So Much for the Specter of a Flu Pandemic
Washington found itself in the grip yesterday of two contagions: swine flu and Specter fever.
Sen. Tom Harkin (D-Iowa) was holding the first congressional hearing to determine what more can be done to stop the Mexican flu from turning into a pandemic. But at 1:45 p.m., the flu was overtaken by the fever, resulting in instant paralysis in the body politic.
Less than an hour after the hearing started, Sen. Arlen Specter (Pa.) sauntered in, trailed by 10 photographers shooting thousands of frames of the man who, 90 minutes earlier, announced that he was abandoning the GOP. Instead of taking his usual spot next to Harkin in the ranking Republican's chair, Specter chose a seat at the end of the row of Democrats.
"I regret that I can't stay longer, but this is a complicated day for me," Specter declared, and everybody but the mystified public health officials erupted in laughter.
"That's not a laugh line, but you can laugh," Specter allowed.
Harkin, forgetting for the moment about pandemic flu, celebrated his new Democratic colleague as "a great partner, a great friend, a great leader in health care."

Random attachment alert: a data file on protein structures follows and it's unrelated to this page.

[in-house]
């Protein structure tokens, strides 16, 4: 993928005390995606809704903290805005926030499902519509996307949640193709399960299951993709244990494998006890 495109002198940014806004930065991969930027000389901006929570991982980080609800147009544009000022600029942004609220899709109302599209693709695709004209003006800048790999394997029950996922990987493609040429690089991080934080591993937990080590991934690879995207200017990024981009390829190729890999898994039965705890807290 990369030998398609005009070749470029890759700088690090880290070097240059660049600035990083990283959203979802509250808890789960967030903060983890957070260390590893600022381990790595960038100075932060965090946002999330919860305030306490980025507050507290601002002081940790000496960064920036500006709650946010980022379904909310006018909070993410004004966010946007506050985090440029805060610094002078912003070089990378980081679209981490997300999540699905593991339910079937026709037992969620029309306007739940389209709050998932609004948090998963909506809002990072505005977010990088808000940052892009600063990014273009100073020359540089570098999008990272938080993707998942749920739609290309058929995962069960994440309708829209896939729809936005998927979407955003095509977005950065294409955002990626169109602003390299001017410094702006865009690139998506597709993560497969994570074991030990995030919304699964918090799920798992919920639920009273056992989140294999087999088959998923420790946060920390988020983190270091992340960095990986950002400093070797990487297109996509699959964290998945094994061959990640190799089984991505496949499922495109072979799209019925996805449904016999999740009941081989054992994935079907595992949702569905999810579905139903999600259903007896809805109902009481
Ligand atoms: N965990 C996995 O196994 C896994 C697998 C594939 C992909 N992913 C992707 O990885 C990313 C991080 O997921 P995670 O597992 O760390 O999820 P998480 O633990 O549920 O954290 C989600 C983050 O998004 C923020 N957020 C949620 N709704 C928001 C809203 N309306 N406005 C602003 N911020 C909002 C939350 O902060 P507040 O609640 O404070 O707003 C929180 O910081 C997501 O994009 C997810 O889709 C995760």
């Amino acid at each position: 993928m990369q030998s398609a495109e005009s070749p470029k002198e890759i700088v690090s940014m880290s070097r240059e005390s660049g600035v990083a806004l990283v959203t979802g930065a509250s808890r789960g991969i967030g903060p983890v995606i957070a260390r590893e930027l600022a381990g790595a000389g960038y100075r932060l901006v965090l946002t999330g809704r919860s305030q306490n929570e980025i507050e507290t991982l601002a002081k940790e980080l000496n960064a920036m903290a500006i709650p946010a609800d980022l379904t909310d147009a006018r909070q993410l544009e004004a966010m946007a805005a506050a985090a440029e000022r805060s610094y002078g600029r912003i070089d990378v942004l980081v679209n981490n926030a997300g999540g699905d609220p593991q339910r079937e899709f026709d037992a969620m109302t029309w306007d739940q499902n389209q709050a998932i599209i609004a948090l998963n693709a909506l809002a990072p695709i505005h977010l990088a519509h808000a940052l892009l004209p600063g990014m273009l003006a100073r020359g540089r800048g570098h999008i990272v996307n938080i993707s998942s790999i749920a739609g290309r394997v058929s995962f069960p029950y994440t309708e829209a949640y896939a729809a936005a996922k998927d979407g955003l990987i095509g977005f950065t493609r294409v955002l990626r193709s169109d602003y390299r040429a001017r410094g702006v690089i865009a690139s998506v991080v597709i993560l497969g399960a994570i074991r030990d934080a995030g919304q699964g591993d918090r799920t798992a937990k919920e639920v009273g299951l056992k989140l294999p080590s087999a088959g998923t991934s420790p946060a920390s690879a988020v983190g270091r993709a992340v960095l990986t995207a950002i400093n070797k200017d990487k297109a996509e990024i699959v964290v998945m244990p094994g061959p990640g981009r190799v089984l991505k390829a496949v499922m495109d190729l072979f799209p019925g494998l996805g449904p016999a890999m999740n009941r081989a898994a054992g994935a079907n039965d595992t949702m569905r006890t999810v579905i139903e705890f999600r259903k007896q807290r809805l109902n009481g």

He got up and hugged Specter -- even though the CDC has warned that such close contact could speed the spread of swine flu.
Without asking a single question, Specter left the flu hearing to give a news conference. In the hallway he told the photographers which way he'd be walking, then waited while they got in position to film him. "I'll give you all time to set up," he offered.
You might think that, with tens of millions of lives potentially at stake, political Washington would abandon its maneuverings for a day or two and figure out what can be done to, say, speed up vaccine production. But even in a swine flu outbreak, Congress has no immunity to pigheadedness.
That, of course, is how we got into this situation to begin with: Despite years of warnings about a pandemic, vaccines are still grown in eggs, the way they were in the 19th century. There aren't enough manufacturing facilities for vaccines or hospital beds for the sick or plans to keep services running while millions are dying.
But in Washington, even a potential pandemic pales in comparison to a party switcher. Reporters fled Harkin's hearing for Specter's news conference in the Senate TV studio. There, the Pennsylvania moderate said he was changing parties -- and possibly giving Democrats the filibuster-proof majority of 60 -- for the simple fact that he faced "bleak" prospects in a Republican primary next year.
Suddenly, the flu could wait; everybody had a case of Specter fever. Senate Republican leader Mitch McConnell (Ky.) forgot all about the swine flu as he gave a news conference denouncing Specter and "the threat to the country presented by this defection."